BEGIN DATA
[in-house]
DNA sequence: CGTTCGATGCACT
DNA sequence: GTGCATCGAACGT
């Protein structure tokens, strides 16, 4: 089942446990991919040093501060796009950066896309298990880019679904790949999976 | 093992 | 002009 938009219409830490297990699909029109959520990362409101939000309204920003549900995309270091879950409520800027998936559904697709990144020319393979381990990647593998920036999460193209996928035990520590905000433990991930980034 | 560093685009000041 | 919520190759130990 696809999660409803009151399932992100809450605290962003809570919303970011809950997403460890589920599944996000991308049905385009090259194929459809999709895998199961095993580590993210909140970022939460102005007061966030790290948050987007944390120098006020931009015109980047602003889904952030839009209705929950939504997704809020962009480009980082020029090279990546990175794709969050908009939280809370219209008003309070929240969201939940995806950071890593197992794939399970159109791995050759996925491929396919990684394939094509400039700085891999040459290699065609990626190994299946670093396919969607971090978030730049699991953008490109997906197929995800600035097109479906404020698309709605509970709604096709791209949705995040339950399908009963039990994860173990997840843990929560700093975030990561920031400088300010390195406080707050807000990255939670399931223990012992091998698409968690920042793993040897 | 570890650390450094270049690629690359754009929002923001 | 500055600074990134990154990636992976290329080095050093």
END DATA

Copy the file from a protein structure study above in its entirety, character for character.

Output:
[in-house]
DNA sequence: CGTTCGATGCACT
DNA sequence: GTGCATCGAACGT
């Protein structure tokens, strides 16, 4: 089942446990991919040093501060796009950066896309298990880019679904790949999976 | 093992 | 002009 938009219409830490297990699909029109959520990362409101939000309204920003549900995309270091879950409520800027998936559904697709990144020319393979381990990647593998920036999460193209996928035990520590905000433990991930980034 | 560093685009000041 | 919520190759130990 696809999660409803009151399932992100809450605290962003809570919303970011809950997403460890589920599944996000991308049905385009090259194929459809999709895998199961095993580590993210909140970022939460102005007061966030790290948050987007944390120098006020931009015109980047602003889904952030839009209705929950939504997704809020962009480009980082020029090279990546990175794709969050908009939280809370219209008003309070929240969201939940995806950071890593197992794939399970159109791995050759996925491929396919990684394939094509400039700085891999040459290699065609990626190994299946670093396919969607971090978030730049699991953008490109997906197929995800600035097109479906404020698309709605509970709604096709791209949705995040339950399908009963039990994860173990997840843990929560700093975030990561920031400088300010390195406080707050807000990255939670399931223990012992091998698409968690920042793993040897 | 570890650390450094270049690629690359754009929002923001 | 500055600074990134990154990636992976290329080095050093």